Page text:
An important aspect of the present study is that it permitted the evaluation of different techniques to establish the presence of thePML/RARα rearrangement as a means of determining the subgroup of APL patients likely to benefit from retinoids and As2O3. It is clear that long-established methods such as conventional cytogenetics are not invariably successful in this regard and must be supplemented by alternative approaches, such as FISH, RT-PCR, Southern blot analysis, or PML immunofluorescence. Nevertheless, cytogenetics should not be abandoned because it detects the t(15;17) in the majority of patients, identifies secondary cytogenetic changes, and has revealed novel translocations in APL, prompting subsequent molecular characterization of their respective breakpoint regions. In many respects, RT-PCR screening of cases of suspected APL affords a number of advantages: providing a rapid diagnostic test, distinguishing PML breakpoint patterns, and defining targets for residual disease monitoring, which has been shown to provide independent prognostic information (reviewed by Grimwade24). Indeed, identification of thePML-RARα fusion by molecular techniques in patients lacking the t(15;17) predicts a beneficial response to ATRA, and such patients share the favorable prognosis of those with the classic t(15;17).11 28 29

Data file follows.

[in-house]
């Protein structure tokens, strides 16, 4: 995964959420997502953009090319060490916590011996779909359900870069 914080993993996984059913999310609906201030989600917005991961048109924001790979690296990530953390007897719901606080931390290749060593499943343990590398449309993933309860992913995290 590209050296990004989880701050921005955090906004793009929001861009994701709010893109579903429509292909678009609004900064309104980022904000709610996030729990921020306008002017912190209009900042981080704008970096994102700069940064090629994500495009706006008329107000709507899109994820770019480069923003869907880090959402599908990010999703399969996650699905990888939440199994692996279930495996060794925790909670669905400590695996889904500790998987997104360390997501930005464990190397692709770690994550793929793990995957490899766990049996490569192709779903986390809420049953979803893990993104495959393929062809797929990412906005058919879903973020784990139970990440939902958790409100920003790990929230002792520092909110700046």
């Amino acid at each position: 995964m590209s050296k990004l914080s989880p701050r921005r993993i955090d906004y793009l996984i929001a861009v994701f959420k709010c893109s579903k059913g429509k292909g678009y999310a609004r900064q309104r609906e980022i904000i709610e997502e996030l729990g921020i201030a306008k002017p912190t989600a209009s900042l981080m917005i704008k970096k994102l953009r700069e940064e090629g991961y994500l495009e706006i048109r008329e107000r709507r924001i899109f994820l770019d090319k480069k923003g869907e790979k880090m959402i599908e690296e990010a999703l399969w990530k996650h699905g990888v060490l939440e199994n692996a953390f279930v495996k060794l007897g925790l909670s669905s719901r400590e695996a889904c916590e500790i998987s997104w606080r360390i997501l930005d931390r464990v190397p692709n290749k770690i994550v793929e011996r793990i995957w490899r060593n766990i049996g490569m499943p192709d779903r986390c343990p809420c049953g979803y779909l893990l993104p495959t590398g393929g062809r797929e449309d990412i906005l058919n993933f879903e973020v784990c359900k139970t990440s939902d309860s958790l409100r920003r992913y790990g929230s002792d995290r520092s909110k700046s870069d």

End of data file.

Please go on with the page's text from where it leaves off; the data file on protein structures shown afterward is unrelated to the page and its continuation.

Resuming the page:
PML immunofluorescence techniques are even more rapid than RT-PCR and in some institutions have been incorporated into the standard diagnostic approach to patients with suspected APL.24 It is clear from this study and others29 38 that observation of a microparticulate nuclear staining pattern in leukemic blasts is specific to cases expressing the PML-RARα fusion protein and therefore is predictive of a beneficial response to ATRA and As2O3. This pattern is detected in patients with the classic t(15;17) as well as in those patients in whomPML-RARα is the sole fusion gene formed as a result of insertion events.38 Disruption of PML nuclear bodies has been proposed to play an important role in the pathogenesis ofPML-RARα–associated APL.20 However, this study and others have established that a wild-type PML nuclear staining pattern is associated with APL cases with alternative reciprocal translocations including t(5;17),65t(11;17)(q13;q21),34 and t(11;17)(q23;q21),38 58 as well as in the case in whichRARα-PML was the sole fusion gene formed as a result of an insertion event.29 This finding implies that delocalization of PML does not provide a final common pathway to all molecular subtypes of APL. APL cases associated with NPM orNuMA rearrangements appear to be sensitive to retinoids,34 36 65 whereas cases withPLZF/RARα rearrangements37 or with expression of RARα-PML alone29 fail to differentiate with retinoids as the sole therapeutic agent. This suggests that identification of a normal PML staining pattern in cases of morphologically confirmed APL should not lead to treatment with ATRA alone in the first instance; indeed, whether to use ATRA at any stage (and in any combination) in these patients would await further cytogenetic and molecular characterization or the results of in vitro ATRA differentiation assays. Interestingly, a recent study has suggested that t(11;17)-associated APL may differentiate in response to ATRA in combination with granulocyte colony-stimulating factor.46